(Resection, Hepatic; Liver Resection; Resection, Liver)
DefinitionHepatic resection is surgery to remove a portion of the liver.
Reasons for ProcedureHepatic resection is most often used to treat cancer in the liver. It can also be done for the following reasons:
- Treat other tumors in the liver, including non-cancerous lesions
- Treat cancer that has spread to the liver—most often seen in those with colon cancer
- Liver transplant donation
- Treat trauma to the liver
|Liver Cancer From Cirrhosis|
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Possible ComplicationsYour doctor will review possible complications such as:
- Excess bleeding
- Reaction to anesthesia
- Nausea and vomiting
- Low blood sugar
- Liver failure
What to Expect
Prior to ProcedureYour doctor may do some of the following:
- Physical exam
- Blood tests
- Liver function tests
- You may be given chemotherapy to shrink liver tumors
- You may meet with a doctor who specializes in liver surgery
- Your doctor may do tests to determine the exact location of the tumors:
- Abdominal ultrasound —a test that uses sound waves to make an image in the abdomen
- CT scan —a type of x-ray that uses a computer to make pictures of structures in the abdomen
- PET scan —a test that uses a small amount of radiation to locate areas in the body with abnormal metabolic activity, such as cancers
- MRI scan —a test that uses magnetic waves to make picture of structures in the abdomen
AnesthesiaGeneral anesthesia will be used. It will block any pain and keep you asleep through the surgery.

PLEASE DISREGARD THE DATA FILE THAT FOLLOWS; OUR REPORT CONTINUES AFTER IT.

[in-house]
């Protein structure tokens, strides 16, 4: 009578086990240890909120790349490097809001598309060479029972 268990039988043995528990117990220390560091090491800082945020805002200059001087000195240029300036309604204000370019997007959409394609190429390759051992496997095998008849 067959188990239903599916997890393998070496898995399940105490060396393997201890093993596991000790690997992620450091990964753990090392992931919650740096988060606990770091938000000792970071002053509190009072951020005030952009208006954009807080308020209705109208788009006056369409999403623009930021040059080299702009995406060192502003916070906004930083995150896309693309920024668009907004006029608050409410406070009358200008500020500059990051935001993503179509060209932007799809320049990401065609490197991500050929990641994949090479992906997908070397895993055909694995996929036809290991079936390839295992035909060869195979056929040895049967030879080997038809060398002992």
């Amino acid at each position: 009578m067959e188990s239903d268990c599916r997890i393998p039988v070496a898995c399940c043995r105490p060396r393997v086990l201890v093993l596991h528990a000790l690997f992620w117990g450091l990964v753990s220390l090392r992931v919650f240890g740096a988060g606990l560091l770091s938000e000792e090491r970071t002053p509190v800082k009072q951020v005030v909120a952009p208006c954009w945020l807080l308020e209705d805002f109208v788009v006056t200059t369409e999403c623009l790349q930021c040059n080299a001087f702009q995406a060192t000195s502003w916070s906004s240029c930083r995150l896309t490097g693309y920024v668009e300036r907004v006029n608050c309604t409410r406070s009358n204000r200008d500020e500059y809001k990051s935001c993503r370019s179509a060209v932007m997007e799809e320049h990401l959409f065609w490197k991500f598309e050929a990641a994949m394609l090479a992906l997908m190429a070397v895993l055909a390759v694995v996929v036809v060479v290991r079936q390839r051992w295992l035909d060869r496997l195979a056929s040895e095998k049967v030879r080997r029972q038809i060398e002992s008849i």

Description of the ProcedureThe doctor will make an incision in the right upper abdomen, under the rib cage. The doctor will remove any tumors on the liver and some of the surrounding healthy tissue. Sometimes, the gallbladder will also need to be removed. The doctor may use an ultrasound probe to examine the liver during surgery to make sure there are no remaining tumors. Your doctor may leave a drain going from inside your abdomen to outside your body. This will drain any blood or leakage from the liver. The doctor will close your incision with stitches or staples.
Immediately After ProcedureYou will be taken to the intensive care unit for about 24 hours. The hospital staff will monitor you.
How Long Will It Take?3-7 hours
How Much Will It Hurt?Anesthesia will prevent pain during surgery. Pain and discomfort after the procedure can be managed with medications.
Average Hospital StayThe usual length of stay is 3-7 days. The doctor may choose to keep you longer if there are complications.
Post-procedure CareAt the Hospital
- You will receive nutrition through an IV. It will be removed once you are eating and drinking.
- You may have drains from the incision site to help the wound heal properly. Drains are usually removed before you leave the hospital.
- You may have a small catheter put into your bladder to drain urine. It will be removed in a few days.
- You will be given medications to manage pain. These may be given through injections, your IV, or through a pump attached to a needle in your arm.
- You may be given medications to prevent nausea.
- Washing their hands
- Wearing gloves or masks
- Keeping your incisions covered
- Washing your hands often and reminding your healthcare providers to do the same
- Reminding your healthcare providers to wear gloves or masks
- Not allowing others to touch your incision